Lobster Brand both here at home and in export markets around the world."

The most expensive new investment for the next year is the home renovation tax credit, which will cost the government $185 million. According to the platform, new spending next year totals about $590 million — but rises significantly in the following years.

Making more people homeowners.

The Conservatives want to add more than 700,000 new homeowners by 2020. They'll also up the Home Buyer's Plan, from $25,000 to $35,000.

By the same token, the Conservatives will study foreign home ownership, which has been an issue in major urban centres such as Toronto and Vancouver. "If this is contributing to putting the dream of homeownership out of reach of Canadians, we'll work in coordination with provincial governments to take the appropriate action," the platform says.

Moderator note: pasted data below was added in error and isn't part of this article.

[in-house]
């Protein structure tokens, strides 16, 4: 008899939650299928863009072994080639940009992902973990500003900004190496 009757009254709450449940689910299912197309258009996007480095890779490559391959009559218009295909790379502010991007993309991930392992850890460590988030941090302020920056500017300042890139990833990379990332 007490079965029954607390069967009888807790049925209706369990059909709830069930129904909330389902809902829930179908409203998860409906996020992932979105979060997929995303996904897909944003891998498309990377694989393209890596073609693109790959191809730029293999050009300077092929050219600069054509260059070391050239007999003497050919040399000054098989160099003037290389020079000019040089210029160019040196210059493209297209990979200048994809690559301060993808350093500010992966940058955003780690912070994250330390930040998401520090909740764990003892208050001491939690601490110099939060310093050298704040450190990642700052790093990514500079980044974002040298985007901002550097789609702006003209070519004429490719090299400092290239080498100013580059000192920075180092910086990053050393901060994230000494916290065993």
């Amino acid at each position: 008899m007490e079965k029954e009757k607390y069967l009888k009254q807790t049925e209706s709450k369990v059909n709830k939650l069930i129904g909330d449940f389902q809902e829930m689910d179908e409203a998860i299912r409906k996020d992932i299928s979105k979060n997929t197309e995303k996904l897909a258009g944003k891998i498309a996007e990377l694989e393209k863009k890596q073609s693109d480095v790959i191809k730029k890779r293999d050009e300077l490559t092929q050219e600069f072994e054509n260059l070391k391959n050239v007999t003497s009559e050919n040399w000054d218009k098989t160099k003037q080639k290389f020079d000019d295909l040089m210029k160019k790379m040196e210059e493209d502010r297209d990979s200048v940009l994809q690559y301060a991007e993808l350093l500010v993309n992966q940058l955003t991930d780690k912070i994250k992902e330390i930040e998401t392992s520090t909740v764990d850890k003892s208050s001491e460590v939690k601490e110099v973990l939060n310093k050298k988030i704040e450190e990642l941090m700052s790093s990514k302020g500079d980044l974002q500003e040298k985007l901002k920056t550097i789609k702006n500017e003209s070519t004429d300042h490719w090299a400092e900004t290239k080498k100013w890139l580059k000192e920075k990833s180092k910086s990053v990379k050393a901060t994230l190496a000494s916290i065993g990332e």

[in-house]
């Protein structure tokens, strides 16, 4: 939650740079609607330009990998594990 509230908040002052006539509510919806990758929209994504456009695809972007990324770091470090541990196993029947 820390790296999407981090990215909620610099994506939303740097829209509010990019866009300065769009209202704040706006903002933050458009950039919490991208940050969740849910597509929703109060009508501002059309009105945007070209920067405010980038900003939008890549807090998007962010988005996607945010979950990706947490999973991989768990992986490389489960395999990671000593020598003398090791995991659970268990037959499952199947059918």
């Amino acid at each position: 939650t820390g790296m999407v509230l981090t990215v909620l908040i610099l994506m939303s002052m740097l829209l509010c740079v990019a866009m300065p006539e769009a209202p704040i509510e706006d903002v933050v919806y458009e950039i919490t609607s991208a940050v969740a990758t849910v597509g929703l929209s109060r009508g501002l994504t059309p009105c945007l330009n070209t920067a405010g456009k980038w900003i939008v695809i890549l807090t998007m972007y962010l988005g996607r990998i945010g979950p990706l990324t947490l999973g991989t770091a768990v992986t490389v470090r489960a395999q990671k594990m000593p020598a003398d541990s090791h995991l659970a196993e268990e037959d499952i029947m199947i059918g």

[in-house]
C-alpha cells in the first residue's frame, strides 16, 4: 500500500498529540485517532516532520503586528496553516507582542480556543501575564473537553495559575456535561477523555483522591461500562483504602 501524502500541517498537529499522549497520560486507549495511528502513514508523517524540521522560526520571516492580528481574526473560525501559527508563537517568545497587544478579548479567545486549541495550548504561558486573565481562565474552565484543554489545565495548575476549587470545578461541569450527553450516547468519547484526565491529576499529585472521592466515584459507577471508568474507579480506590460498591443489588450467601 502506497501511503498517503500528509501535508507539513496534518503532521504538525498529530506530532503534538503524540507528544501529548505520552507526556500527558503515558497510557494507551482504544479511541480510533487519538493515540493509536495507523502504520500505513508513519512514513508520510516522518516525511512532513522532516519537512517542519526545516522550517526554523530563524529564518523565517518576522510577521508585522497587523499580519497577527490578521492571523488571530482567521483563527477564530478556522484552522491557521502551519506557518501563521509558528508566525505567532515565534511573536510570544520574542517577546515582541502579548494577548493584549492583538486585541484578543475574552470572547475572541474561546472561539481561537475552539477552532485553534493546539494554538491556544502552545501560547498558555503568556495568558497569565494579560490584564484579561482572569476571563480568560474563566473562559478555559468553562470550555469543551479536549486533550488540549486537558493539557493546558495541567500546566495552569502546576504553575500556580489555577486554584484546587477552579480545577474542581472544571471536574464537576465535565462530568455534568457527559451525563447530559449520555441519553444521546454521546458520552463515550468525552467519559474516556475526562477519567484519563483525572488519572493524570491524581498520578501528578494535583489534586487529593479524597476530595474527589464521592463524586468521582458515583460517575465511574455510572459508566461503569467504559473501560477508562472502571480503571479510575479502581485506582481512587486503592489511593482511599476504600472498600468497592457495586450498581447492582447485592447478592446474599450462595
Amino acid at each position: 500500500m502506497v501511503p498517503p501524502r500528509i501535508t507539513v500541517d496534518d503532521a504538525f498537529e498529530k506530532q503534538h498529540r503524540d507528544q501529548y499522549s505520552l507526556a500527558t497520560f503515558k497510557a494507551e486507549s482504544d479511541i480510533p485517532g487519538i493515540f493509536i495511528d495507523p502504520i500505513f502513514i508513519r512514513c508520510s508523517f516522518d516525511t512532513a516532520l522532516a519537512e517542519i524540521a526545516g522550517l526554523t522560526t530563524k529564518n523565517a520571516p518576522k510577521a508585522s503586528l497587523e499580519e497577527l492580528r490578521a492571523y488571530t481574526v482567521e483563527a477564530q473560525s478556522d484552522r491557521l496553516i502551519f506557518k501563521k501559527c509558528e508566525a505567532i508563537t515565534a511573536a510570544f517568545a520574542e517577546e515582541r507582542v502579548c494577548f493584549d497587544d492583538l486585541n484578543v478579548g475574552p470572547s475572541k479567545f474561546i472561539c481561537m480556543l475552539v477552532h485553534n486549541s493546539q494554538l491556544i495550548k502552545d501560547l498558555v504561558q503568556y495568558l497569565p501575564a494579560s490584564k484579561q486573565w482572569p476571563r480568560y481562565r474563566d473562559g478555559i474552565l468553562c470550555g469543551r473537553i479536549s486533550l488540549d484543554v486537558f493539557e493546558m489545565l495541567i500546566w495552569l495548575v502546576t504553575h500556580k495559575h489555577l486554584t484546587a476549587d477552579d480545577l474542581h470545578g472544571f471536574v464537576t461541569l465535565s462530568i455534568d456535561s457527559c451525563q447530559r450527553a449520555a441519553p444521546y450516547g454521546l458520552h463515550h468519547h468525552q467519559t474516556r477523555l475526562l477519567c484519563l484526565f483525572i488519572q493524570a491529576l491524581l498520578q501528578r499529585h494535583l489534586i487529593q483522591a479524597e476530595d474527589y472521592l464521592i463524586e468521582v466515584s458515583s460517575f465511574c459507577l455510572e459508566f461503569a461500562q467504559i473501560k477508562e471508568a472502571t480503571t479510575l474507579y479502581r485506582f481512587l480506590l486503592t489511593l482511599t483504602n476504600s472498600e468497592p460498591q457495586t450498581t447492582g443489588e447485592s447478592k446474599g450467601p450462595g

Growing the ranks of the military.

Jonathan Hayward / THE CANADIAN PRESS

The Conservatives want to grow Canada's Special Operations Forces, which are currently deployed in Syria and Iraq, by 35% over the next seven years. They want to expand the reserves by 15%, while making the recruitment process faster and easier. The Conservatives will also open up recruitment to permanent residents, which can "facilitate their path to full Canadian citizenship." Lastly, the Tories will increase the number of Canadian Rangers in the north to 5,000.

The Conservatives' plan for the military includes maintaining its shipbuilding strategy and an $11.8 billion funding increase to the Department of National Defence over ten years.

Meanwhile, the Tories would open new mental health clinics for veterans, hire new case workers, and introduce a "new and better Permanent Impairment Allowance."

Prioritizing refugees who are religious minorities.

Jonathan Hayward / THE CANADIAN PRESS

The Conservatives say they'll accept 10,000 more "persecuted Syrian and

Iraqi refugees fleeing the brutality of ISIS." The government has already committed to bringing in 10,000 Syrian refugees by next September, as well as 3,000 Iraqis in 2015. Canada has already accepted 20,000 Iraqis since 2009, the platform says.